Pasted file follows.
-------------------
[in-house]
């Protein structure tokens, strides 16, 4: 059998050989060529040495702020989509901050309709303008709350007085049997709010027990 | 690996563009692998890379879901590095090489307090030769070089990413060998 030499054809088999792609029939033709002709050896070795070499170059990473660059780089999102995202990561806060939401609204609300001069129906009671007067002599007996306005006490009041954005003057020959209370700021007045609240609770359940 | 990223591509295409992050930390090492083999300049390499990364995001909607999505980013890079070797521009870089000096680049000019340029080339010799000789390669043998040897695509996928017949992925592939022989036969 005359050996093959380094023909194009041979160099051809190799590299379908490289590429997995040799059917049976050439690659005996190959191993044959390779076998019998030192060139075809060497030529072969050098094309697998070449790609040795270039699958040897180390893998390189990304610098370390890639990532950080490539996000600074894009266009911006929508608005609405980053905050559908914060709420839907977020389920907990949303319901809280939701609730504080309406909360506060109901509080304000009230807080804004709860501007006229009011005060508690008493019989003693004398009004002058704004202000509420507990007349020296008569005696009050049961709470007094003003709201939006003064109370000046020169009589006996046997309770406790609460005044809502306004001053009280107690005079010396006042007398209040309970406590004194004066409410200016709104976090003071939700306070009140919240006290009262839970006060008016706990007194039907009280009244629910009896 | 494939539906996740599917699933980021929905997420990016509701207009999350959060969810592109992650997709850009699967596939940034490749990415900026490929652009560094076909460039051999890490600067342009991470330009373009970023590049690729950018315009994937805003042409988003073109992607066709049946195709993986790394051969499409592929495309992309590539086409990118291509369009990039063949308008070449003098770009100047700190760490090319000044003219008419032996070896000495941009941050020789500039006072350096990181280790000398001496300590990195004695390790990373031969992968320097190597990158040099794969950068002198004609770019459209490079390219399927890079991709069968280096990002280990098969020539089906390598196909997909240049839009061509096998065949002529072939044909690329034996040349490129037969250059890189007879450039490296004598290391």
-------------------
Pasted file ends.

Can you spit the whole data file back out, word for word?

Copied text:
[in-house]
């Protein structure tokens, strides 16, 4: 059998050989060529040495702020989509901050309709303008709350007085049997709010027990 | 690996563009692998890379879901590095090489307090030769070089990413060998 030499054809088999792609029939033709002709050896070795070499170059990473660059780089999102995202990561806060939401609204609300001069129906009671007067002599007996306005006490009041954005003057020959209370700021007045609240609770359940 | 990223591509295409992050930390090492083999300049390499990364995001909607999505980013890079070797521009870089000096680049000019340029080339010799000789390669043998040897695509996928017949992925592939022989036969 005359050996093959380094023909194009041979160099051809190799590299379908490289590429997995040799059917049976050439690659005996190959191993044959390779076998019998030192060139075809060497030529072969050098094309697998070449790609040795270039699958040897180390893998390189990304610098370390890639990532950080490539996000600074894009266009911006929508608005609405980053905050559908914060709420839907977020389920907990949303319901809280939701609730504080309406909360506060109901509080304000009230807080804004709860501007006229009011005060508690008493019989003693004398009004002058704004202000509420507990007349020296008569005696009050049961709470007094003003709201939006003064109370000046020169009589006996046997309770406790609460005044809502306004001053009280107690005079010396006042007398209040309970406590004194004066409410200016709104976090003071939700306070009140919240006290009262839970006060008016706990007194039907009280009244629910009896 | 494939539906996740599917699933980021929905997420990016509701207009999350959060969810592109992650997709850009699967596939940034490749990415900026490929652009560094076909460039051999890490600067342009991470330009373009970023590049690729950018315009994937805003042409988003073109992607066709049946195709993986790394051969499409592929495309992309590539086409990118291509369009990039063949308008070449003098770009100047700190760490090319000044003219008419032996070896000495941009941050020789500039006072350096990181280790000398001496300590990195004695390790990373031969992968320097190597990158040099794969950068002198004609770019459209490079390219399927890079991709069968280096990002280990098969020539089906390598196909997909240049839009061509096998065949002529072939044909690329034996040349490129037969250059890189007879450039490296004598290391």